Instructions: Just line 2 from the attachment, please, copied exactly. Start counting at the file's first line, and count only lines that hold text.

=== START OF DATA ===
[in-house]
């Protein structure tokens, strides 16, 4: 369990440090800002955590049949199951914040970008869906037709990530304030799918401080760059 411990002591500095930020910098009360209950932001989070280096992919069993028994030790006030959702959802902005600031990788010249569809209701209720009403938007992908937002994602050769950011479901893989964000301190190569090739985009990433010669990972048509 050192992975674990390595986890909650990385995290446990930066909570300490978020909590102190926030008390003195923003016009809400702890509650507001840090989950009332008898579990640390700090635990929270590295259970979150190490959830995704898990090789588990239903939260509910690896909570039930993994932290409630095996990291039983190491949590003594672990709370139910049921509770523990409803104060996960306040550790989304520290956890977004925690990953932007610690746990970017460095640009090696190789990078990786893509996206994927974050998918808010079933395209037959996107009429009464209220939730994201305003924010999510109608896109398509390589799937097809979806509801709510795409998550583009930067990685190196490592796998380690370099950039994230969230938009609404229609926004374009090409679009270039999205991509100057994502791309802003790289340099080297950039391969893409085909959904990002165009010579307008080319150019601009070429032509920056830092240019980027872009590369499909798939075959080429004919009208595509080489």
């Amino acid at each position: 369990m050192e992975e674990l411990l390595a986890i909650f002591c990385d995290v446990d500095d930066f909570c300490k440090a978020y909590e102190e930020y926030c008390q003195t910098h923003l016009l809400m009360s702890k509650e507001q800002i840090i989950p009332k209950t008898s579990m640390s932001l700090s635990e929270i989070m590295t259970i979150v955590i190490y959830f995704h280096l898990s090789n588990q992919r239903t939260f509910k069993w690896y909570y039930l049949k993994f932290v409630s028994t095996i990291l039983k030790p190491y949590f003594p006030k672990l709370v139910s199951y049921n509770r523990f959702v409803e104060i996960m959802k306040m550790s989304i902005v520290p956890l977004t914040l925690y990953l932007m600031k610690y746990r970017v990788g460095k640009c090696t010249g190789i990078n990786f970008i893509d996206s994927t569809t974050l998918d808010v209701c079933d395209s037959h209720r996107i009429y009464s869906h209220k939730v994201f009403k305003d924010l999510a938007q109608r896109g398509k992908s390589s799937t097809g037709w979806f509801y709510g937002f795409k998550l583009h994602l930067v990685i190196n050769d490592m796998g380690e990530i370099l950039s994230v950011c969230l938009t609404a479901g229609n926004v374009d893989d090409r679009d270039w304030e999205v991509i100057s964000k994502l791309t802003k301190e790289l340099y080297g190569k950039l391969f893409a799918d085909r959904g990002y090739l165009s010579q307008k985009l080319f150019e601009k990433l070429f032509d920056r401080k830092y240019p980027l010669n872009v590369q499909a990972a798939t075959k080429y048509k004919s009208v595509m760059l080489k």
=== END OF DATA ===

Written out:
């Protein structure tokens, strides 16, 4: 369990440090800002955590049949199951914040970008869906037709990530304030799918401080760059 411990002591500095930020910098009360209950932001989070280096992919069993028994030790006030959702959802902005600031990788010249569809209701209720009403938007992908937002994602050769950011479901893989964000301190190569090739985009990433010669990972048509 050192992975674990390595986890909650990385995290446990930066909570300490978020909590102190926030008390003195923003016009809400702890509650507001840090989950009332008898579990640390700090635990929270590295259970979150190490959830995704898990090789588990239903939260509910690896909570039930993994932290409630095996990291039983190491949590003594672990709370139910049921509770523990409803104060996960306040550790989304520290956890977004925690990953932007610690746990970017460095640009090696190789990078990786893509996206994927974050998918808010079933395209037959996107009429009464209220939730994201305003924010999510109608896109398509390589799937097809979806509801709510795409998550583009930067990685190196490592796998380690370099950039994230969230938009609404229609926004374009090409679009270039999205991509100057994502791309802003790289340099080297950039391969893409085909959904990002165009010579307008080319150019601009070429032509920056830092240019980027872009590369499909798939075959080429004919009208595509080489």